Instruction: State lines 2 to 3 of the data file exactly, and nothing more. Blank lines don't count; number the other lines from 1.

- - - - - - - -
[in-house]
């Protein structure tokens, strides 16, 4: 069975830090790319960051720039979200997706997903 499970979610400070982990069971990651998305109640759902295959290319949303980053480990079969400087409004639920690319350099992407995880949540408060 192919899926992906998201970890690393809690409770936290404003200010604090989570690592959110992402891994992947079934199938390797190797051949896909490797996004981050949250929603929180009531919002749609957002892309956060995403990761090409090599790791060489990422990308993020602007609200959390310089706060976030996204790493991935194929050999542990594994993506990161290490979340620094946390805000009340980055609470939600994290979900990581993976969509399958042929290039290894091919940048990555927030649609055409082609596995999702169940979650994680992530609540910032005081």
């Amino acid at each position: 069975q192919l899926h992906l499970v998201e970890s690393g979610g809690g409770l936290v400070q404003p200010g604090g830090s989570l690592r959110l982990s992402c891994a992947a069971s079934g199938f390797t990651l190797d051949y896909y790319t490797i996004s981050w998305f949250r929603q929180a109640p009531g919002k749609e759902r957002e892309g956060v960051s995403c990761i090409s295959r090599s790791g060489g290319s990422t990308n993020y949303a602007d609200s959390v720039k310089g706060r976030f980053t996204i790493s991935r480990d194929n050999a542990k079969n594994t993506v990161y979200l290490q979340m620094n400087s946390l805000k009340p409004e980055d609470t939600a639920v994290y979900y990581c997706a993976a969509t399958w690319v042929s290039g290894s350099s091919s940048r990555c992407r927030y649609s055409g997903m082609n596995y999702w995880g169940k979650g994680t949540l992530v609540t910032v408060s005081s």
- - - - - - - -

């Protein structure tokens, strides 16, 4: 069975830090790319960051720039979200997706997903 499970979610400070982990069971990651998305109640759902295959290319949303980053480990079969400087409004639920690319350099992407995880949540408060 192919899926992906998201970890690393809690409770936290404003200010604090989570690592959110992402891994992947079934199938390797190797051949896909490797996004981050949250929603929180009531919002749609957002892309956060995403990761090409090599790791060489990422990308993020602007609200959390310089706060976030996204790493991935194929050999542990594994993506990161290490979340620094946390805000009340980055609470939600994290979900990581993976969509399958042929290039290894091919940048990555927030649609055409082609596995999702169940979650994680992530609540910032005081």
């Amino acid at each position: 069975q192919l899926h992906l499970v998201e970890s690393g979610g809690g409770l936290v400070q404003p200010g604090g830090s989570l690592r959110l982990s992402c891994a992947a069971s079934g199938f390797t990651l190797d051949y896909y790319t490797i996004s981050w998305f949250r929603q929180a109640p009531g919002k749609e759902r957002e892309g956060v960051s995403c990761i090409s295959r090599s790791g060489g290319s990422t990308n993020y949303a602007d609200s959390v720039k310089g706060r976030f980053t996204i790493s991935r480990d194929n050999a542990k079969n594994t993506v990161y979200l290490q979340m620094n400087s946390l805000k009340p409004e980055d609470t939600a639920v994290y979900y990581c997706a993976a969509t399958w690319v042929s290039g290894s350099s091919s940048r990555c992407r927030y649609s055409g997903m082609n596995y999702w995880g169940k979650g994680t949540l992530v609540t910032v408060s005081s």